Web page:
Recipe: Pumpkin Bisque

Pumpkin Bisque

I'm a pretty good pantry scavenger when our fridge is running a bit low on fresh ingredients. We pretty much hit that point with no milk, eggs or bread in the fridge and a lot of empty shelves. What we did have, however, counted in spades. I can't remember what exactly drove me to think of making a pumpkin bisque, but we just happened to have all of the ingredients on hand. I improvised a bit to give it a bit more of a spicy kick, so I'll claim this recipe as my own.


  • 2 tbsp butter
  • 1 medium onion, chopped
  • 2 stalks celery, chopped
  • 3 cloves garlic, chopped
  • 4 cups chicken or vegetable broth
  • 1-14.5 oz. can diced tomatoes
  • 2 bay leaves
  • ½ tsp. nutmeg
  • ¼ tsp. cayenne pepper
  • ¼ tsp. chili powder
  • pinch of cinnamon
  • 1-14.5 oz. can pumpkin
  • salt and pepper to taste
  • 1 cup heavy cream


  1. Melt the butter in a pan and saute the onion, celery and garlic until just softened.
  2. Add stock, tomatoes with liquid, bay leaves and nutmeg. Simmer about 30 minutes.
  3. Remove the bay leaf and strain the vegetables. Place them into a blender or food processor with enough of the liquid to cover. (I cheated and poured the entire pot into our 7-cup Vitamix, then carefully poured most of the liquid back into the pot.) Puree the mixture, then add it back to the pot.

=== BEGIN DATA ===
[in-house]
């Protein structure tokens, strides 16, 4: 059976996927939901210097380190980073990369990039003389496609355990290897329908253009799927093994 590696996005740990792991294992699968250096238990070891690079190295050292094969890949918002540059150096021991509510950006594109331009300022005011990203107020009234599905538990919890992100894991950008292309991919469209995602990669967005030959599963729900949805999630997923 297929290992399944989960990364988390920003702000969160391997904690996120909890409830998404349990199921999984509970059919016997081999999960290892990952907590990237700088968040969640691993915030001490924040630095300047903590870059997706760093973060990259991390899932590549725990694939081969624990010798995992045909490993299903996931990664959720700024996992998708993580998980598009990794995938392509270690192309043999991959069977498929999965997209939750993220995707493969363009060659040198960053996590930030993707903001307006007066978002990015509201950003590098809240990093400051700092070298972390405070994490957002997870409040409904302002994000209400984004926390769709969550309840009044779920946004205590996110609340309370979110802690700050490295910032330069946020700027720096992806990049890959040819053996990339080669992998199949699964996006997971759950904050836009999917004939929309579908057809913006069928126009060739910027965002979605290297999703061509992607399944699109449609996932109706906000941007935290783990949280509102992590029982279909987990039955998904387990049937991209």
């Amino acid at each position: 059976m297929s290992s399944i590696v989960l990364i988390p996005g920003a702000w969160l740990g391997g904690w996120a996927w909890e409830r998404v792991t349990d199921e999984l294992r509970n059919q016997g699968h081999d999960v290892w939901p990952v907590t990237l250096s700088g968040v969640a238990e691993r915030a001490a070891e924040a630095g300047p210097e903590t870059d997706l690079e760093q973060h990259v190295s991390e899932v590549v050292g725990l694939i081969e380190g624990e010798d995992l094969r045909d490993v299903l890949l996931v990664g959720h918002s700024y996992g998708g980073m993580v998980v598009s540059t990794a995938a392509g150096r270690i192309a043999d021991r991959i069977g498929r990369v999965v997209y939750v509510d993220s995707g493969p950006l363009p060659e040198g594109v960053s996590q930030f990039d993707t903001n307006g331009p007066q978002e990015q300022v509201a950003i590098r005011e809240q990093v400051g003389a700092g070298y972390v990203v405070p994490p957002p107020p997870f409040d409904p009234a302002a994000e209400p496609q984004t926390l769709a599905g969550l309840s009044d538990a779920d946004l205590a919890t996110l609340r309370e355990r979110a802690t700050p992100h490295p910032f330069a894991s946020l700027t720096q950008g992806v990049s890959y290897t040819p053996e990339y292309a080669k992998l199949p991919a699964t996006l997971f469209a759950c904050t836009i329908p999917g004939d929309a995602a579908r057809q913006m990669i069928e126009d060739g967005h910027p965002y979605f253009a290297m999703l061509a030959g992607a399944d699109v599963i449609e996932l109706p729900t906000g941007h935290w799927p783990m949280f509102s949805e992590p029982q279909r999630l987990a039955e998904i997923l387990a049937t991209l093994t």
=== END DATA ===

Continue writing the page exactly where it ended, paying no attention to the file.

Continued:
4. Add the pumpkin and remaining spices to the mix and heat thoroughly, then finish with the cream. Serve immediately.

This recipe should make about 5-6 servings and is great for cold fall nights. If you prefer to use fresh ingredients, substitute 2 cups of tomatoes and 2 cups of pumpkin puree for the canned items. I'd also recommend playing around with the seasonings to fit your own tastes (sage, perhaps?), though what we ended up with was savory with just enough kick to remind us that pumpkin isn't just a dessert gourd.

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6 Responses

  1. bestsariah says:

    I’m sure your soup was yummy, but I have to tell you it is the exact colour of newborn poop when it gets to the mustard-like stage. You’ll see soon enough.

  2. Kristi says:

    Wait, you didn’t have milk or eggs, but you had a cup of heavy cream? It’s striking me as odd, for some reason.

  3. Jesse says:

    We had gotten it for a sauce that we never ended up making and heavy cream lasts for a very long time (usually 5 weeks or so). Mystery solved.

  4. Jeremy says:

    That sounds awesome. I like the idea of the nutmeg and cinnamon in a savory soup.

  5. Sunny says:

    Oooh! I’ve been considering a pumpkin soup! I have a medium sugar pumpkin (the smooth, very round, table setting variety) that was never painted nor carved. Do you think if I bake it for a while the meat would be any good for a soup base?

  6. Jesse says:

    A sugar pumpkin should work fine. In fact, any pumpkin that wasn’t intended for carving should do the trick.

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